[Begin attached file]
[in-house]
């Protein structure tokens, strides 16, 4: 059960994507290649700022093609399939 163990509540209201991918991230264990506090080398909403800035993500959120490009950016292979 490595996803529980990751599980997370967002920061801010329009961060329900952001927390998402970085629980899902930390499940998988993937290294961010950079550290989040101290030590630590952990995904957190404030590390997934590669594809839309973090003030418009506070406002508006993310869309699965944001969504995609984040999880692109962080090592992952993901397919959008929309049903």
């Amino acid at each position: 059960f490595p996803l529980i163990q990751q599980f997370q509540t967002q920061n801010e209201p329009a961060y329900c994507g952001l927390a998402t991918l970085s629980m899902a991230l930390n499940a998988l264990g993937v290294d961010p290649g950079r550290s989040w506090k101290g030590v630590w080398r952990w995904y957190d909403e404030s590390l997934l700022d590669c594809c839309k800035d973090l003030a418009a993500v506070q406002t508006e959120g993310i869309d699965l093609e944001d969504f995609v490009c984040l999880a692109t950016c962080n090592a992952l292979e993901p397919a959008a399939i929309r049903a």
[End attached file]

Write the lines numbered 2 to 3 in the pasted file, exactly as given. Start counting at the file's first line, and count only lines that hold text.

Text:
């Protein structure tokens, strides 16, 4: 059960994507290649700022093609399939 163990509540209201991918991230264990506090080398909403800035993500959120490009950016292979 490595996803529980990751599980997370967002920061801010329009961060329900952001927390998402970085629980899902930390499940998988993937290294961010950079550290989040101290030590630590952990995904957190404030590390997934590669594809839309973090003030418009506070406002508006993310869309699965944001969504995609984040999880692109962080090592992952993901397919959008929309049903």
């Amino acid at each position: 059960f490595p996803l529980i163990q990751q599980f997370q509540t967002q920061n801010e209201p329009a961060y329900c994507g952001l927390a998402t991918l970085s629980m899902a991230l930390n499940a998988l264990g993937v290294d961010p290649g950079r550290s989040w506090k101290g030590v630590w080398r952990w995904y957190d909403e404030s590390l997934l700022d590669c594809c839309k800035d973090l003030a418009a993500v506070q406002t508006e959120g993310i869309d699965l093609e944001d969504f995609v490009c984040l999880a692109t950016c962080n090592a992952l292979e993901p397919a959008a399939i929309r049903a």